There are three aspects of knowledge: information, knowledge and wisdom. Some people are satisfied by information about different things. This is, however, the lowest of the three stages of knowledge. Some people move beyond information and work towards the direction of transforming information into knowledge and some go to further heights and are blessed with the vision of knowledge. About the last, the Quran says: “wa mann yutal hikmat fa qadd utiya khairan kathir”, which means “Those who are blessed with hikmah, they have been blessed with abundance of blessings”. It goes without saying that Prophets fall in the highest category as they are blessed with the vision of Truth (which is hikmah according to the Quran).
At one place in the Quran, Allah makes a categorical binary between those who know and those who do not know : “hall yastawillazeena yalamun wallazeena la yalamun”, which means “Can those who know and those who do not know be equal?” Such a question asked by Allah categorically points to the fact that nature of al-ilm is absolutely different from ilm in the mundane sense of the world, as al-ilm is directed towards the discovery and vision of the truth of all the truths. This in other words shows that knowledge of empirical and quantifiable sciences fall in the category of ‘ilm’ which human beings in general have to the potential to explore with all the possibilities of evolution, while as ‘al-ilm’ is something which prophets alone accompanied by ‘hikmah’ are blessed with and its scope is even beyond the physical phenomenon.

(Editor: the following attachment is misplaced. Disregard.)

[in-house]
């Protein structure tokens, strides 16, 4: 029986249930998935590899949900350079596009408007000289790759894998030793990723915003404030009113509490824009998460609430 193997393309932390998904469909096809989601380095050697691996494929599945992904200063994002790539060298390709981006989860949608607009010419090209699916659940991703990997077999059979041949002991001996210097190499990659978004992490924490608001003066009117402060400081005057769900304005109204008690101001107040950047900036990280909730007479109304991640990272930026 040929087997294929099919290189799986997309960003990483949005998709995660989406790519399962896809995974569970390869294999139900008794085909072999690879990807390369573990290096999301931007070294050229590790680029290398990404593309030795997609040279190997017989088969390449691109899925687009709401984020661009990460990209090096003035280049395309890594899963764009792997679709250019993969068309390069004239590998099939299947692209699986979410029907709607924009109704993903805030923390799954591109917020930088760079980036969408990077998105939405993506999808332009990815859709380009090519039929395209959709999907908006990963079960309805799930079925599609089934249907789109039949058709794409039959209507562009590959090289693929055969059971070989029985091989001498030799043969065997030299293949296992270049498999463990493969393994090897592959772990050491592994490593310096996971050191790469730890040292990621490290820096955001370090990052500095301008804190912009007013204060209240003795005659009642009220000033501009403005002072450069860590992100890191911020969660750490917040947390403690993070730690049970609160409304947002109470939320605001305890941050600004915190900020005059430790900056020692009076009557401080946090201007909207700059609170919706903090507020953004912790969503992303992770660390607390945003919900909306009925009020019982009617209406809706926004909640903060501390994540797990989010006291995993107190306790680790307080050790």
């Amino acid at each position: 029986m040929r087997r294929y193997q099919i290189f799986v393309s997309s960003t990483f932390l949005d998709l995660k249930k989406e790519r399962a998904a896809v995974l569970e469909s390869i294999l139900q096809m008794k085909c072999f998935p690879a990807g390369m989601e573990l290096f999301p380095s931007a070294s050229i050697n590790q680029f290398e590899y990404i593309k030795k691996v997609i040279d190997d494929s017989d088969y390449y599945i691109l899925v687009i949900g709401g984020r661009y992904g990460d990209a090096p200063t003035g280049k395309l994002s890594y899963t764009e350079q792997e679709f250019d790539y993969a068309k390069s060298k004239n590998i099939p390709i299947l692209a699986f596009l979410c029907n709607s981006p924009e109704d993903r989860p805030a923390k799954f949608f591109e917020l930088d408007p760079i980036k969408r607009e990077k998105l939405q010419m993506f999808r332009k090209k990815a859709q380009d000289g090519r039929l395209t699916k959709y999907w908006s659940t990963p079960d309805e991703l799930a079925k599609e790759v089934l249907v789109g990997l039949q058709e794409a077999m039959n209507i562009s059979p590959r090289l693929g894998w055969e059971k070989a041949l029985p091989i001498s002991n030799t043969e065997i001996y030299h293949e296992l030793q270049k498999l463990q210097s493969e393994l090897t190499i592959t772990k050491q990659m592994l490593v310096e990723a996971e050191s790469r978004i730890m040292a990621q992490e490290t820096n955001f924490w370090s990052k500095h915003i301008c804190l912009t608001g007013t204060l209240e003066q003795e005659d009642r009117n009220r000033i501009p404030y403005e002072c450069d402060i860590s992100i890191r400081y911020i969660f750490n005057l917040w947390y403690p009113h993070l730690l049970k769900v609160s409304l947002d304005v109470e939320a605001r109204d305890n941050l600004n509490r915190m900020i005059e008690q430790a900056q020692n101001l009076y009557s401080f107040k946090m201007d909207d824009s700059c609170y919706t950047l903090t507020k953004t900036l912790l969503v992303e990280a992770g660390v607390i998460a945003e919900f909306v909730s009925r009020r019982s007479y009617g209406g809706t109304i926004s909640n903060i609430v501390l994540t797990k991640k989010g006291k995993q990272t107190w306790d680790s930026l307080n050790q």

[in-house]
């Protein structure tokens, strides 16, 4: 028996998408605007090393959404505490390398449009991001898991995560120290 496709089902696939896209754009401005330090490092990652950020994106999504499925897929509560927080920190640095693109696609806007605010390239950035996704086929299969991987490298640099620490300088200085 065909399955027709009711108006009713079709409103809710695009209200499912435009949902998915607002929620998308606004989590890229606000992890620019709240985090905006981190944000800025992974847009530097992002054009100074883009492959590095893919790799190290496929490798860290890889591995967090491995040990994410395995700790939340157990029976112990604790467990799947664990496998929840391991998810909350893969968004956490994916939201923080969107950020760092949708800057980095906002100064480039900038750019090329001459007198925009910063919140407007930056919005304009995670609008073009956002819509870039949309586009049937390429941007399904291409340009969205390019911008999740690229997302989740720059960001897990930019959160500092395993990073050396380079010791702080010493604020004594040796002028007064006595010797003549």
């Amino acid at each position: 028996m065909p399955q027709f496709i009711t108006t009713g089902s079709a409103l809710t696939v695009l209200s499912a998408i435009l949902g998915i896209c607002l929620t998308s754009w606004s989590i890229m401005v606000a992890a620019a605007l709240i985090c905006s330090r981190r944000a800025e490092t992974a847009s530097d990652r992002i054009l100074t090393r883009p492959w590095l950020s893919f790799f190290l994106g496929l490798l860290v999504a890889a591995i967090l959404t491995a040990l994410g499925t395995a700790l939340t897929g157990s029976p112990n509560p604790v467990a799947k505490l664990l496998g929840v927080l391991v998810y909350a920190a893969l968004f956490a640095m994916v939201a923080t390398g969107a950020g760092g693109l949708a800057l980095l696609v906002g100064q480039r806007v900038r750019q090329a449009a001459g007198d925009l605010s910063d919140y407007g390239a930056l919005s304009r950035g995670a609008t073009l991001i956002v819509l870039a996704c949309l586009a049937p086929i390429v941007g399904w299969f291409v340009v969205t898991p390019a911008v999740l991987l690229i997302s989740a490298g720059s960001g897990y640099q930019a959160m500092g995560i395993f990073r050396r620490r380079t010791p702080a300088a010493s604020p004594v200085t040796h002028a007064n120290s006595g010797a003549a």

Going by the Quranic parameters of knowledge, one finds that every human beings is supposed to make the use of his/her potential for acquiring knowledge by the means made available to him by God, as Allah’s scheme is such that He wants His creations to maximise their potential for the reception of the light of knowledge, thereby discovering for themselves the right path of life and code of conduct, which is clearly mentioned in the Quran. While being on this journey one may one day discover the wisdom/ hikmah behind all such teachings.
While trying to understand the nature of ‘ilm’ and ‘al-ilm’ from the Quranic point of view, it should not surprise a man that Quran does not end up at disciplining the human body and its desires; its ultimate objective is the education and emancipation of human soul; that is why there are commandments towards this direction at maximum number of places. The study of Quranic ayats at hundreds of places suggests that physical control is ultimately aimed at uplift and nourishment of the human soul. Such an understanding of the Quran leads a reader towards the understanding of the essences of Quran. The essences of Quran are what one may call the core and kernel messages of Quran where we trace the spirit of Islamic education and nature of al-ilm, which if recognised and realised by man would usher him onto the path becoming ‘insan’, carrying the ‘aalam e akbar’ within him.
Concluding, we may say that all empirical sciences have developed as a result of human observation and experimentation, the potential and necessary material for which has been created by God; therefore, when man uses the same new wonders and potentials within, those materials are discovered and the same may be treated as ilm. However, the world that is invisible to our eyes and beyond the scope of material sciences falls in the category of al-ilm (hikmah). The Holy Quran has thrown inklings and suggestions about both the categories and has invoked both of them in different contexts. It is light upon light and each ayat of Quran aims at “bringing people out darkness towards light” (li yukrijahum minazulumat ilan nur). In the forthcoming columns, an attempt will be made to explain the different facets of this light in the context of Quran as a guiding light and as a source of human emancipation and liberation.

—ameenparray@gmail.com